9 Jun 2017
Phoebe Rountree sets out the various possible implications and questions raised by last night's unexpected election result.
CON 316 (-12)
LAB 261 (+29)
SNP 35 (-21)
LD 12 (+4)
DUP 10 (+2)
OTH 13 (-2)
After 647 of 650 seats
Uncertainty. Investors hate uncertainty. It has been the chorus of the real estate industry time and again over the past few years, when faced by policy upheavals from SDLT increases to Brexit. And yet once again after last night's shock election result, ongoing uncertainty is the only thing we are sure of.
For those who went to bed at 10pm following the exit poll that indicated a hung Parliament, there remained what felt like a fairly reasonable belief that the Conservative vote had once again been underestimated and the party would be returned to power (albeit with damaged credibility) in time for Brexit negotiations on 19 June. However, by 2am it felt abundantly clear that no party would achieve a majority. As the night went on a slew of highly regarded Ministers lost their seats, including:
In the end, as Theresa May's appeal to the Labour heartlands fell flat, it was her party's impressive campaign in Scotland that gave the party something to smile about. Much will be said about the potential demise of IndyRef2 given the end of the SNP's Scottish reign, with at least 20 SNP constituencies – including those of Deputy SNP Leader Angus Robertson and former SNP Leader Alex Salmond – splintering off to the Conservatives, Labour and Lib Dems.
It's important to note that one factor behind Labour's unexpected increase in seat-share was the enormously inflated turnout among younger voters. After decades of low turnout in this demographic, this sea change represents just a new facet in the rapidly changing global political status quo. Just as the isolationism represented by the Brexit vote found its way to America in the 2016 election for President Trump, the energisation of the youth vote when presented with the unabashedly left-wing Bernie Sanders has crossed the Atlantic for Jeremy Corbyn. Patterns such as these are being repeated across western democracies and are re-shaping the political and policy context in which industries operate, in ways for which we have no precedent, and cannot easily prepare.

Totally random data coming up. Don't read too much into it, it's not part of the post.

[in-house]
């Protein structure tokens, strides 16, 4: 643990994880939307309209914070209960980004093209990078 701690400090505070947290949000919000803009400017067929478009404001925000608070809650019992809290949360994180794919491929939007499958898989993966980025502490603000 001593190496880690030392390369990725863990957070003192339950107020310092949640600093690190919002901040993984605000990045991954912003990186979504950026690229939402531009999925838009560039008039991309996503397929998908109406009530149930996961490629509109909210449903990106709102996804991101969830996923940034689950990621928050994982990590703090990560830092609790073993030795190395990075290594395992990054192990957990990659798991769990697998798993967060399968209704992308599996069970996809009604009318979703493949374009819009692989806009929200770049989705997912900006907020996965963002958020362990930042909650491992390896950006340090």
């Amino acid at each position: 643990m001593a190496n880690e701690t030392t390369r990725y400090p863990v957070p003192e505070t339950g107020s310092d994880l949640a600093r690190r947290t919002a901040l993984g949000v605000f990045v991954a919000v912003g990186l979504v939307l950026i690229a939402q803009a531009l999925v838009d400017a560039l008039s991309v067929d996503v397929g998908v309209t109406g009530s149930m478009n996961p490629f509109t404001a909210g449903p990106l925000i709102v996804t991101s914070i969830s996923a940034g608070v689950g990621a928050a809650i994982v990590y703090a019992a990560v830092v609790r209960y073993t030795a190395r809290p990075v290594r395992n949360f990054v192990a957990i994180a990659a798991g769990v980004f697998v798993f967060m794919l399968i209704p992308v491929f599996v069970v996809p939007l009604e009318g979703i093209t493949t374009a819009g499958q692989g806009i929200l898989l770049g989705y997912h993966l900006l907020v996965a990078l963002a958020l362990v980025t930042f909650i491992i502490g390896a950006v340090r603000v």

Aside from these implications, the primary focus as people unpick the result will inevitably be on Brexit; about the enormous failed gamble of Theresa May, whether she will be the person negotiating Brexit and, if so, whether she has the credibility to do so effectively. Her entire rationale for sending an election-weary country to the polls for the third time in three years was a bid to strengthen her hand in Brexit negotiations by way of a larger parliamentary majority. There are those who will argue that, reputationally, she has much ground to recover if she is to negotiate 'a good deal'.
This election result presents us with huge questions that we cannot yet answer. Has the mandate of the next government to push for a 'hard Brexit' been irreparably weakened by an election result that looks like a rejection of that avenue? Can a formal or informal coalition government see a five-year term through, or will another general election soon blow a hole in the Brexit negotiations? Will a race for the Conservative Party leadership be called before we can even get that far?
We will continue to keep our members and the real estate industry updated as the answers to these questions become clearer. Right now, we must assess the good and the bad for the industry with the information that we do have. We can take heart that, currently, the chances of IndyRef2 seem to recede further into the distance with every hour. And although the loss of Gavin Barwell as Housing Minister is a frustrating disappointment given the excellent work he has put in over the past year to understand our industry, we cannot know until we see his replacement whether or not the value of this hard work will be lost.
If we can be certain of anything at the moment, it is that in a time of potentially prolonged uncertainty, our relationships with Metro Mayors, local authorities and other stakeholder bodies will be of inestimable value to ensure that the UK remains open for business, and that real estate continues to key a central driver of growth and productivity.